However, despite the cereal surplus in the region, the number of people requiring food and non-food assistance in SADC remains a regular feature due to various factors.

These factors include high prices of fuel, agricultural inputs and food as well as low incomes, low prices for some of the cash crops and outbreak of livestock diseases.

SADC is working towards addressing some of these challenges through the input subsidy programmes as well as improved prices for cash crops. To deal with droughts, SADC member states have intensified efforts to invest in irrigation as overdependence on rain-fed agriculture has impacted on crop production.

Hence it is important that the way forward in promoting sustainable food production centres on the promotion of appropriate irrigation technologies and sound management and efficient use of limited and sparsely distributed water resources.

Thus regional water infrastructure development becomes important as it would not only provide water security for irrigation, but would also be used for other competing demands, including power generation, environment, flood mitigation, domestic water supply and sanitation.

The potential for irrigating land in the SADC region is large as the region is hugely endowed with water courses such as the Congo, Limpopo, and Zambezi.

To boost production, some SADC countries have embarked on land reforms as land is one of the most important primary factors of production for most Member States. Land is the most constraining factor for attainment of sustainable food security at national and household levels.

Hence guaranteeing access to land and security of tenure have been key conditions for enabling producers to invest in land, improve the productivity of their farms and improving their livelihoods.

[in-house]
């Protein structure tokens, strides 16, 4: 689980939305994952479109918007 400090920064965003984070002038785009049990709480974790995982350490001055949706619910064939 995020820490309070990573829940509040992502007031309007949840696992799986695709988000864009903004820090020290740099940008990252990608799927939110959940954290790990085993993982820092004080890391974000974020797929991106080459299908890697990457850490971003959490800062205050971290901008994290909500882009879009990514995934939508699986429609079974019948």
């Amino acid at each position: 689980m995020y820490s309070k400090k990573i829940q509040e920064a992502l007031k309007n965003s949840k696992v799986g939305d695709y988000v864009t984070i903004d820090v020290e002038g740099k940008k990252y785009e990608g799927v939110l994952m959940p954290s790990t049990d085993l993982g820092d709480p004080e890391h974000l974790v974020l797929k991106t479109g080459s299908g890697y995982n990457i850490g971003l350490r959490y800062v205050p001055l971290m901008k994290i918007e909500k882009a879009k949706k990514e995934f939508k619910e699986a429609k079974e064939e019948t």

The Extra-Ordinary Summit on Agriculture and Food Security, held in Dar es Salaam in 2004, agreed that Member States would accelerate land policy reform initiatives.

However, progress has been slow in some countries due to lack of adequate financial resources for purchasing land at market prices, which are often very high.

SADC Council approved in 2010 the establishment of the Centre for Coordination of Agricultural Research and Development for Southern Africa (CCARDESA) to coordinate agricultural research, technology generation and dissemination of research information.

The establishment of a sub-regional organisation for this purpose is part of the implementation of the SADC Multi-country Agricultural Productivity Programme (MAPP) whose objective is to promote agricultural production and productivity with the aim of reducing food insecurity in the region.

Agriculture is the backbone of most economies in southern Africa and SADC has identified the sector as a priority for development.

The Dar es Salaam Declaration on Agriculture and Food Security, which has been under review, identifies a number of priority areas on which southern Africa should focus in the short-term (2004-2006) and medium-to-long term (2004-2010) to achieve food security in the region.

Short-term measures included the availability and access to key agricultural inputs for farmers, consisting of improved seed varieties, fertilizers, agrochemicals, tillage services and farm implements.

In the medium-to-long term, southern African leaders agreed to meet the African Union target to allocate at least 10 percent of their national budgets to agriculture and rural development.

A recent progress report prepared by SADC Ministers responsible for Agriculture and Food Security said the implementation of the declaration has significantly contributed to food security in the region with some countries experiencing bumper harvests in the last few years. SADC Today